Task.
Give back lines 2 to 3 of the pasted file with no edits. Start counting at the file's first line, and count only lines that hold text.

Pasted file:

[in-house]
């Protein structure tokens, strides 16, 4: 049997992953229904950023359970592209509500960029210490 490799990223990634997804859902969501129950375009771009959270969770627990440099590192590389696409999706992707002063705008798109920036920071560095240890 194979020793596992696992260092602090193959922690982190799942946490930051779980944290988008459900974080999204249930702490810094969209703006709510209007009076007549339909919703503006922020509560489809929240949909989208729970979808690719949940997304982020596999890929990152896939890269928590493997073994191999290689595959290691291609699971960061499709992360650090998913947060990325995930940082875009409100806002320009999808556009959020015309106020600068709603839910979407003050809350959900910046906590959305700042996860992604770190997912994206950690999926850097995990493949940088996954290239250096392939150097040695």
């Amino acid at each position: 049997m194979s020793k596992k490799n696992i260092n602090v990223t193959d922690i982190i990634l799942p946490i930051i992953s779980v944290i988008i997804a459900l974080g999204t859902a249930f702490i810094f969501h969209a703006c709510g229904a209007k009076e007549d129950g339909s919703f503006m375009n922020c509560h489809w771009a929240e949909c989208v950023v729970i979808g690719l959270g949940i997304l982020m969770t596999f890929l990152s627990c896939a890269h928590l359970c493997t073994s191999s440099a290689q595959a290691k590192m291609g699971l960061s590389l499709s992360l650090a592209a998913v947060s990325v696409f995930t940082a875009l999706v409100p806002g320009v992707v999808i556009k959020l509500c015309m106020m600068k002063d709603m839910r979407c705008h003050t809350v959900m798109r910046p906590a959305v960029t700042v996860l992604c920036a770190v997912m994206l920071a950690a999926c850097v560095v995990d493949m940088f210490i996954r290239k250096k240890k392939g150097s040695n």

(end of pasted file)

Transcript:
């Protein structure tokens, strides 16, 4: 049997992953229904950023359970592209509500960029210490 490799990223990634997804859902969501129950375009771009959270969770627990440099590192590389696409999706992707002063705008798109920036920071560095240890 194979020793596992696992260092602090193959922690982190799942946490930051779980944290988008459900974080999204249930702490810094969209703006709510209007009076007549339909919703503006922020509560489809929240949909989208729970979808690719949940997304982020596999890929990152896939890269928590493997073994191999290689595959290691291609699971960061499709992360650090998913947060990325995930940082875009409100806002320009999808556009959020015309106020600068709603839910979407003050809350959900910046906590959305700042996860992604770190997912994206950690999926850097995990493949940088996954290239250096392939150097040695």
């Amino acid at each position: 049997m194979s020793k596992k490799n696992i260092n602090v990223t193959d922690i982190i990634l799942p946490i930051i992953s779980v944290i988008i997804a459900l974080g999204t859902a249930f702490i810094f969501h969209a703006c709510g229904a209007k009076e007549d129950g339909s919703f503006m375009n922020c509560h489809w771009a929240e949909c989208v950023v729970i979808g690719l959270g949940i997304l982020m969770t596999f890929l990152s627990c896939a890269h928590l359970c493997t073994s191999s440099a290689q595959a290691k590192m291609g699971l960061s590389l499709s992360l650090a592209a998913v947060s990325v696409f995930t940082a875009l999706v409100p806002g320009v992707v999808i556009k959020l509500c015309m106020m600068k002063d709603m839910r979407c705008h003050t809350v959900m798109r910046p906590a959305v960029t700042v996860l992604c920036a770190v997912m994206l920071a950690a999926c850097v560095v995990d493949m940088f210490i996954r290239k250096k240890k392939g150097s040695n």